Who governs? The Zondo Commission hearings go to the heart of the answer to this question. Are the forces that counter state corruption and capture, effectively in charge, or will this commission follow in the footsteps of the Seriti Commission, the Farlam Commission, and many others that cloud optimism about commissions?
Are the “real colours” of Deputy Chief Justice Raymond Zondo as commission chair showing in the even-handedness of the early days, and will he become a second Chief Justice Mogoeng Mogoeng, who had risen above the early suspicions of former president Jacob Zuma having appointed and politically courted Mogoeng? Will Zondo rise above the roots of his appointment as deputy chief justice by Zuma and enact the spirit of the State of Capture report?
The metropolitan madness of constituting and reconstituting governing and opposition alliances goes equally to the heart of the “who governs?” question. Is it the latest ANC, or the determined DA alliance, that is ascendant in whichever South African metropole this week? The exact composition of the winning alliance in question was almost always dependent on the latest salvation quest of the EFF, plus a handful of questionable microparties like the African Independent Congress or Patriotic Alliance. Amid the clamour for municipal predominance the cries for clean and distributive governance, with the poor centre-stage, are abused to the point of becoming meaningless.
The ANC across several metropolitan fronts this week could very well be clambering back into power, accompanied by alliance partners that might help sweep combat against local-level corruption under the carpet.
How to Steal a City, the well-documented book on the battle for Nelson Mandela Bay in the days of ANC government, will be a distant reminder as new alliances grab the reins of power, which for lack of accountability might very well be shared with an emerging, new generation of “Guptas”.
The sounds of municipal musical chairs reverberate through provincial and national government. In the provinces, we know, it is largely the ANC that is in control. However, there are the pressing questions of which provincial ANC faction is calling the shots?
An ANC Mpumalanga delegation protested at Luthuli House this week against a Provincial Executive Committee that is being propped up by bogus branches. Several provinces have top-down constructed ANC faction alliances that are based on compromise and tolerance of corruption records. The possibly less implicated ones enter into deals with the incorrigibly corrupted ones. Fragile alliances rule.
Provincial governments take care of municipalities in several provinces. Placing municipalities under provincial administration is recognised for not being the answer – but alternatives are underdeveloped. The provincial governments responsible are often as capacity-compromised as their municipal charges.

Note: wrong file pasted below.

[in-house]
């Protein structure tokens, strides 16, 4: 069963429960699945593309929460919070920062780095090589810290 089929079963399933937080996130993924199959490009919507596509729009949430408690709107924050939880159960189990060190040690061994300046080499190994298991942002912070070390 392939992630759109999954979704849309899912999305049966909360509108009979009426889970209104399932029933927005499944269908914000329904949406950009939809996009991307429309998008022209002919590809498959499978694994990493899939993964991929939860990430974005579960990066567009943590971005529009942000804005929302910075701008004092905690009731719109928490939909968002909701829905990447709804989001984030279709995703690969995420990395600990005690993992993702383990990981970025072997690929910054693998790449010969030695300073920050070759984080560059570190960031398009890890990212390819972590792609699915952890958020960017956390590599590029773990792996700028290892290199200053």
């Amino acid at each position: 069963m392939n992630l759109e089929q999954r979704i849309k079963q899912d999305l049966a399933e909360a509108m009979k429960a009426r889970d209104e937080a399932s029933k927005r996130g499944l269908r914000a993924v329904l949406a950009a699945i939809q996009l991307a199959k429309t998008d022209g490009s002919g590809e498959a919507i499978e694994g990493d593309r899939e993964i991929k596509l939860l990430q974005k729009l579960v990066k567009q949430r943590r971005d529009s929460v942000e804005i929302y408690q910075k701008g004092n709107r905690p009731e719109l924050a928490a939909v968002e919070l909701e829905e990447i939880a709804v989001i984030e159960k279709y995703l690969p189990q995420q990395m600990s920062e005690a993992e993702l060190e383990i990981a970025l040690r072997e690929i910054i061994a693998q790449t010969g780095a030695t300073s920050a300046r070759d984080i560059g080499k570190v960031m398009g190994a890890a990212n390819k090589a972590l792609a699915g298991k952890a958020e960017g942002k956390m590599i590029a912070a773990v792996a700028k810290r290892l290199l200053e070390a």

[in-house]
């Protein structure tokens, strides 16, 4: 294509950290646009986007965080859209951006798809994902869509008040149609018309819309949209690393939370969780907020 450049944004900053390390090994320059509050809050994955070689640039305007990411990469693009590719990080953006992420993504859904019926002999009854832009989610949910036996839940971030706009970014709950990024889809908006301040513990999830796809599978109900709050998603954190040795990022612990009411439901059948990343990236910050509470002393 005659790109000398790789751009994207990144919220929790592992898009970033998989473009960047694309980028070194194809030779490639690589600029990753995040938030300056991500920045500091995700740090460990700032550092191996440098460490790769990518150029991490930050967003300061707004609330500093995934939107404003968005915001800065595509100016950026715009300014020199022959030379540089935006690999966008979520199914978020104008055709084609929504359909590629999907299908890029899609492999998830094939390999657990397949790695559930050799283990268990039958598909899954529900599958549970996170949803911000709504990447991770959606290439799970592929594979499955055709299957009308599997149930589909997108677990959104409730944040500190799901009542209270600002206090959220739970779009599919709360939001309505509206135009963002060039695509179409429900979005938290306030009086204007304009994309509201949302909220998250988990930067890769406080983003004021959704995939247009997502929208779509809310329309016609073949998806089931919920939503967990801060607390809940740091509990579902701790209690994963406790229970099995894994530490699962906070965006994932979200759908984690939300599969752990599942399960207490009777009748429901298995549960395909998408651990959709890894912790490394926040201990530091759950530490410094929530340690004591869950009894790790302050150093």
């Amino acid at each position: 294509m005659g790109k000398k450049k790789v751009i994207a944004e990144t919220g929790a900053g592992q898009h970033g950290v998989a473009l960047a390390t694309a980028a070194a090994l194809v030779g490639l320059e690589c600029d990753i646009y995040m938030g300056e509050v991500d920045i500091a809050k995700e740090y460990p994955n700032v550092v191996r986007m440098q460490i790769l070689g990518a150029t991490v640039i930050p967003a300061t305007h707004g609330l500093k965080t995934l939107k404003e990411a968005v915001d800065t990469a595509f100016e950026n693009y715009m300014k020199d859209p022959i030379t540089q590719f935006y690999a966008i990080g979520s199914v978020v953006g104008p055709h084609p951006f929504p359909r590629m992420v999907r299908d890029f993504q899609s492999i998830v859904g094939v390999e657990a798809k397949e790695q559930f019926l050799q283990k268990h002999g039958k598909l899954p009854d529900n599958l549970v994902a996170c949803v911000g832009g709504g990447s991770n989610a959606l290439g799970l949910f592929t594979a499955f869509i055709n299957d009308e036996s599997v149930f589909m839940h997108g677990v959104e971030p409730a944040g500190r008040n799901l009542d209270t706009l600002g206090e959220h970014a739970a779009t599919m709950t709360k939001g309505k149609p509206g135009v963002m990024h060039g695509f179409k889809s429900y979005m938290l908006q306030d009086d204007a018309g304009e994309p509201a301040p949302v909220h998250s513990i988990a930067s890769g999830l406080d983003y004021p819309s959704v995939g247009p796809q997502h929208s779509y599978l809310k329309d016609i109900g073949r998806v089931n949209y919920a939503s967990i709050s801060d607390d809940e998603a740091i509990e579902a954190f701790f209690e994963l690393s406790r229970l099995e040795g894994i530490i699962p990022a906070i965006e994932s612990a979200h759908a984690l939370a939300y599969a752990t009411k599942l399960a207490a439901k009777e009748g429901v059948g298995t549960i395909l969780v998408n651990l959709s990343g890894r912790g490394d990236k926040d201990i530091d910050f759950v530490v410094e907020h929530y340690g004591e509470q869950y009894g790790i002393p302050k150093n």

The same applies, on multiple fronts, to national government taking care of provincial governments such as in North West. The identification of problems and pronouncements by the inter-ministerial committee for the North West team appear to be on target, but is there going to be an effect on the ground, in reasonable time, and while the Supra Mahumapelo fightback unfolds?
The Zondo Commission has already delivered damning evidence of procurement processes that are in deep, deep trouble … at the heart of national government. Until these issues are addressed definitively, if it happens, those who are trying to get South Africa to a state of recovery will continue to be surrounded and at times subverted.
The effort to recover will in no small measure be aided by an effective Zondo Commission. So, will the commission emerge to place the legal seal on the pre-existing avalanche of credible investigative reports and e-mail spillings?
While “Zondo” happens, President Cyril Ramaphosa issues repeated pledges that his government will go after the captured ones and will eradicate corruption. This while the media bulges weekly with factional, leaked reports on fightback actions against Ramaphosa, conducted by the deposed and other threatened ones. They claim to be planning revenge against Ramaphosa at the next ANC National General Council, set to unfold around mid-2020. This is possibly more bark than bite, except that on-the-ground ANC structures scheme along the lines of old and new factions (sometimes in peculiar new mutations) for control of both the 2019 party candidate lists (to be prepared in a few months’ time) and ANC conference delegations to come.
It is these multi-event days in South Africa, with political drama unfolding across many stages simultaneously, that are the time of really deciding the country’s future. The balances emerging from the Zondo Commission and fluid control over governments at all levels are working their ways to deliver the yet undetermined future. DM